“Oni wa soto, fuku wa uchi!” (鬼は外、福は内！) This is what you yell as you throw soybeans or peanuts at the pour guy in the ogre mask. “Oni wa soto, fuku wa uchi!” It means, “Demons out, good fortune in!” and it encapsulates the Setsubun (節分) experience.
Setsubun (節分) is the cultural holiday celebrating the last day of winter in the traditional Japanese calendar, usually landing on February 3rd or 4th. Historically, this used to be closer to when New Year’s was celebrated. Apparently, it was thought that New Year’s was the time when the Spirit World was closest to the physical world, and therefore there would be more spirits wandering about. Since an increase of spiritual activity inherently meant a higher possibility that a malevolent spirit might mess with your stuff — or your health — people performed little rituals to ward off the bad spirits. With all the superstition and the connection to winter’s end, you could basically think of it as Groundhogs Day, only awesome.
The defining ritual of Setsubun is called mamemaki (豆まき), or “beans tossing”. It’s similar to throwing rice at a wedding, except that in this case, beans are hurled at an oni (鬼 – ogre or demon). To accomplish this, someone has to play the role of the oni, either by wearing a mask, or donning a full costume. The idea is to expel the ogre from your house, and in turn, scare off any evil spirits. Typically dried soybeans are thrown, because nothing scares off the demons like projectile legumes.
The dried soybeans tossed at the oni are called fukumame (福豆), literally meaning “fortune beans”. This is where the new phrase comes in: “Oni wa soto, fuku wa uchi!” (鬼は外、福は内！– Demons out, good fortune in!) In Hokkaido, mamemaki is a little different than in the rest of Japan. Instead of dried soybeans, in Hokkaido, unshelled peanuts are used. This is because part of the ritual involves eating beans in number equal to the years of your age. In Hokkaido, all the soybeans would get lost in the snow, so the clever northerners used peanuts, which could be easily collected afterwards. Either that, or Hokkaido Oni have a lethal peanut allergy.
On Friday February 3rd, Setsubun was upon us. I had been looking forward to it since New Year’s, when Hiroko had told me a little about the custom. Being a fan of Japanese folklore, I’m easily fascinated by things like oni (鬼) and tengu (天狗), kitsune (狐 – fox) and tanuki (狸 – raccoon dog). In recognition of the day, the school lunch included a little pack of soybeans with a cartoon oni on the bag.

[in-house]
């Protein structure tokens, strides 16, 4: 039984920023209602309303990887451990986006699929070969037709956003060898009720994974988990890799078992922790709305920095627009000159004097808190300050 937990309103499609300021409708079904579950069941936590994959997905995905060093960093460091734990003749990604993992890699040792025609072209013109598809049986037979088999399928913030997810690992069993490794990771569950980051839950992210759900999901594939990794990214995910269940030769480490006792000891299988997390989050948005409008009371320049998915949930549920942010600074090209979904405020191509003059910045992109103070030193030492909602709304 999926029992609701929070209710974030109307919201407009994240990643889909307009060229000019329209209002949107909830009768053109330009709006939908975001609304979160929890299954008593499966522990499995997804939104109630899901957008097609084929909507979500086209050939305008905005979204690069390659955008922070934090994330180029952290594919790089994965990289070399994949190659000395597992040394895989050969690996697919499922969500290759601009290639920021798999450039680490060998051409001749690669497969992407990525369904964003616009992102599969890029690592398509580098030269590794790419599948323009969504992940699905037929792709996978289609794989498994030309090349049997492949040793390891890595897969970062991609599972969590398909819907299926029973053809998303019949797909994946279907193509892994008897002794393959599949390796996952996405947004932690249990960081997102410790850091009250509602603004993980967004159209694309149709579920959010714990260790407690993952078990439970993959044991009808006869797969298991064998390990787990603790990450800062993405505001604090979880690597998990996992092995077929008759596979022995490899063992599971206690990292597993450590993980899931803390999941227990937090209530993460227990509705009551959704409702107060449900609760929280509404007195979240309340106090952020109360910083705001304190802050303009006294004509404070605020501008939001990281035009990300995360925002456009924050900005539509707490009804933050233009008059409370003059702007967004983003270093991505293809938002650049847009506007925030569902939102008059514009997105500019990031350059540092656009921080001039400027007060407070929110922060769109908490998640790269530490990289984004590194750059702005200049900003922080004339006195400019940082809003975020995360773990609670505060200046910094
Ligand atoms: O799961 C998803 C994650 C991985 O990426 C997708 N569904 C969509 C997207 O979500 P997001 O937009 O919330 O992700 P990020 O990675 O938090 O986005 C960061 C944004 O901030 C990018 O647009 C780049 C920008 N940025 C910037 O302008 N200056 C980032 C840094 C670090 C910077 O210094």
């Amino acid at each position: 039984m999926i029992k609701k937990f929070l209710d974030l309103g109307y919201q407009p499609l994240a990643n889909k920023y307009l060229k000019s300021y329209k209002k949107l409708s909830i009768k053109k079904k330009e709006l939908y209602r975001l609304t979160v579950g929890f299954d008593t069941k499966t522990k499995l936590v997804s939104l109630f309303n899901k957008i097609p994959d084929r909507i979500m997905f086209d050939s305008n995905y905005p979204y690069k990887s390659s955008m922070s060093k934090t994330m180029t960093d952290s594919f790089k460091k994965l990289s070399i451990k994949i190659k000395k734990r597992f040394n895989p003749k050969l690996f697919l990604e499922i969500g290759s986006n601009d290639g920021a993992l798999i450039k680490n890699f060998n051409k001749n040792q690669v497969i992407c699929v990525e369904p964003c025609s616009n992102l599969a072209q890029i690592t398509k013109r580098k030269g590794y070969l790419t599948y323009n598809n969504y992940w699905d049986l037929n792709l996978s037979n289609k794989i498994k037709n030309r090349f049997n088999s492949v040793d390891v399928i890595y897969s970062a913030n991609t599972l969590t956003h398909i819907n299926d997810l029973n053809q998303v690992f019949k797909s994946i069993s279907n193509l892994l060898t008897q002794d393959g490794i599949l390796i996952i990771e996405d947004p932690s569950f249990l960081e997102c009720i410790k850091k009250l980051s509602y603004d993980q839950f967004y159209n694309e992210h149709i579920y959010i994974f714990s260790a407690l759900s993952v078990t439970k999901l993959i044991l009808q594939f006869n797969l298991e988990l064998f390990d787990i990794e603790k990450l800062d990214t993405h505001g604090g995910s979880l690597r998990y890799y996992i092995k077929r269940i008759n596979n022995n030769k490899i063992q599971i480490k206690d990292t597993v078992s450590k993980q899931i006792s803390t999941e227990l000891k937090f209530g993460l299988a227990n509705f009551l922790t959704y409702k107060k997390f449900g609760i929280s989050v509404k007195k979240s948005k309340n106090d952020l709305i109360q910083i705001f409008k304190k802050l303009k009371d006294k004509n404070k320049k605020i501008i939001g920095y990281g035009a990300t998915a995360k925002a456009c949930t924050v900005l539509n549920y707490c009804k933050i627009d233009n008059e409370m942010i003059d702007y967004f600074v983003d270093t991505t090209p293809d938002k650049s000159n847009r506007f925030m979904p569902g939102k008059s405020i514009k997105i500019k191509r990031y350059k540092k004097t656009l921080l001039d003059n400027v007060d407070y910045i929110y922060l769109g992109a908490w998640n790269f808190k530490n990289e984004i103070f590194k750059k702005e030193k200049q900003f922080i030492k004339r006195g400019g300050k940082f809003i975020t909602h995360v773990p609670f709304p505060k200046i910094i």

That morning at the junior high, Yusuke explained a few more details of the holiday. Apparently there’s a Setsubun custom in which a special makizushi (巻寿司 – sushi roll) is typically eaten. The roll is called ehoumaki (恵方巻 – literally, “lucky direction roll”), and like all of the other customs, it’s supposed to bring you good luck. Ehoumaki is a fat sushi roll, which you are supposed to eat uncut. It’s supposed to contain seven ingredients, because seven is a lucky number in reference to the Shichi-fuku-jin (七福神), the “Seven Lucky Gods” of Japanese folklore. (These seven gods are pretty interesting, as most of them are derived from Hindu or Buddhist deities.) As the roll’s name implies, you have to face the proper “lucky direction” when you eat it, and this direction changes each year. For 2012, the lucky direction was north-north-west. Yet another rule is that the whole roll must be eaten in its entirety; otherwise it might not bring you good luck. But best part of the ehoumaki tradition is that you have to eat your fat sushi roll in complete silence; no talking until you’ve devoured that monster. If you want good luck, them’s the rules.